January 15, 2018 | By Tim McGeehan and Douglas Wahl | CIMSEC
On December 7, 1941, shortly after the attack on Pearl Harbor, Chief of Naval Operations (CNO) Admiral Stark issued the directive “Execute Against Japan Unrestricted Air and Submarine Warfare.” This was the opening phase of America’s strategy to engage Japan in a long war of attrition. Japan, on the other hand, had hoped for a short and limited war that would be concluded before America could fully mobilize. The American population, economy, and industrial base were asymmetric advantages that the Japanese could not hope to counter in the long run. Simply put, we could replace combat losses of people and platforms while they could not.
Now, our potential adversaries favor Anti-Access/Area Denial (A2/AD) strategies that seek to keep our military at arm’s length and limit our power projection. Underlying this strategy is the familiar concept of attrition. To fight the “away game” our military will have to successfully penetrate multi-layered defenses extending well offshore and survive continuous engagement to carry the fight to our adversaries’ homeland. The recent proliferation of technology including long-range sensors, anti-ship ballistic and cruise missiles, and electronic warfare capabilities that aim to disrupt our command, control, communications, computers, intelligence, surveillance, and reconnaissance (C4ISR) are making their A2/AD strategies increasingly viable. READ MORE...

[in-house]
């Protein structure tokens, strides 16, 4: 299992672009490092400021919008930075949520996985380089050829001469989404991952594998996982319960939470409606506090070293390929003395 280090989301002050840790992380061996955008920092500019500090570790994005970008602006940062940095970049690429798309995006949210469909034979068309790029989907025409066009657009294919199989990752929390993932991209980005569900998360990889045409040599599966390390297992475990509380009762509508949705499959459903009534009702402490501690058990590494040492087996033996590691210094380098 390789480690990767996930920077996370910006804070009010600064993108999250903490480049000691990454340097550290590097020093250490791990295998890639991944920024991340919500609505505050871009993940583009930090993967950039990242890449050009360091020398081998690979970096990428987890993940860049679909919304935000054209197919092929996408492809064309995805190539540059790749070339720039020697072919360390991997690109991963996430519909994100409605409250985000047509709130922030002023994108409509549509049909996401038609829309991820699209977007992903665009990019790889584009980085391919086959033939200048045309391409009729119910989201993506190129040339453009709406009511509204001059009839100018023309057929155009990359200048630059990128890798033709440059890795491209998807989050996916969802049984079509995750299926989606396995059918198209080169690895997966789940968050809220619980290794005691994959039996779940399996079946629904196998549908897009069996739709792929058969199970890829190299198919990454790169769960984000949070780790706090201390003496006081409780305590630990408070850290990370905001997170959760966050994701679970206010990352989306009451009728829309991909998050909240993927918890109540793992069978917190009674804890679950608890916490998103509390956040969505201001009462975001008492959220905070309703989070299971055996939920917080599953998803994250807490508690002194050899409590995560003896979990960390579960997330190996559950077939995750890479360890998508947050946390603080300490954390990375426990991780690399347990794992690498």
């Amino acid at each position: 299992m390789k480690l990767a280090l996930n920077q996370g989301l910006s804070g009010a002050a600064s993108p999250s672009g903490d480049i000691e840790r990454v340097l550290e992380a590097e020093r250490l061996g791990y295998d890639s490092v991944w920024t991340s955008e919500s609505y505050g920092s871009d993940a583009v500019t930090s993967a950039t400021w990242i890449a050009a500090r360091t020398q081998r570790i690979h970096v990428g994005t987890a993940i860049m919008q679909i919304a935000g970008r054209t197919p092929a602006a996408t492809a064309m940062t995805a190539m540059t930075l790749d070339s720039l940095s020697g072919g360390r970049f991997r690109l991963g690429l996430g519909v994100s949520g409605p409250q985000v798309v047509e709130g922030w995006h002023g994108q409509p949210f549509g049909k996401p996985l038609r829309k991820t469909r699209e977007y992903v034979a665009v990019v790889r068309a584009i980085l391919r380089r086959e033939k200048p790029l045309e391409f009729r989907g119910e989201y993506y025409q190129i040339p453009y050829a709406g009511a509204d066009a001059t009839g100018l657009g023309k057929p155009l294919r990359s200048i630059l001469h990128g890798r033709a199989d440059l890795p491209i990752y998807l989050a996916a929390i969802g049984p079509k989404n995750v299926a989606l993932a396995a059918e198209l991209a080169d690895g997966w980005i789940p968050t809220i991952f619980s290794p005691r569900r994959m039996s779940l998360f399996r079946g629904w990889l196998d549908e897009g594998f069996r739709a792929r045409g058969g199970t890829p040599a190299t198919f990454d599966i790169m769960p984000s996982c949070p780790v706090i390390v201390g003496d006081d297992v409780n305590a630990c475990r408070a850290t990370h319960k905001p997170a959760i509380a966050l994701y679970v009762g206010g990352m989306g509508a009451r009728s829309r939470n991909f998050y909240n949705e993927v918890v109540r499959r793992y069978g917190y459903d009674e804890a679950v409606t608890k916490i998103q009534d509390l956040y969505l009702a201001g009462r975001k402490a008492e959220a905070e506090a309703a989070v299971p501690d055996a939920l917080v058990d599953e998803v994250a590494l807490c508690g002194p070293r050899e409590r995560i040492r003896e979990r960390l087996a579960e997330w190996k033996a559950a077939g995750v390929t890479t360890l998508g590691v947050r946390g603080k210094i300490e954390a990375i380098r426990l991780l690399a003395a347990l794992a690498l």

With over 13,000 members internationally, the Association of Old Crows is an organization for individuals who have common interests in Electronic Warfare (EW), Electromagnetic Spectrum Management Operations, Cyber Electromagnetic Activities (CEMA), Information Operations (IO), and other information related capabilities. The Association of Old Crows provides a means of connecting members and organizations nationally and internationally across government, defense, industry, and academia to promote the exchange of ideas and information, and provides a platform to recognize advances and contributions in these fields.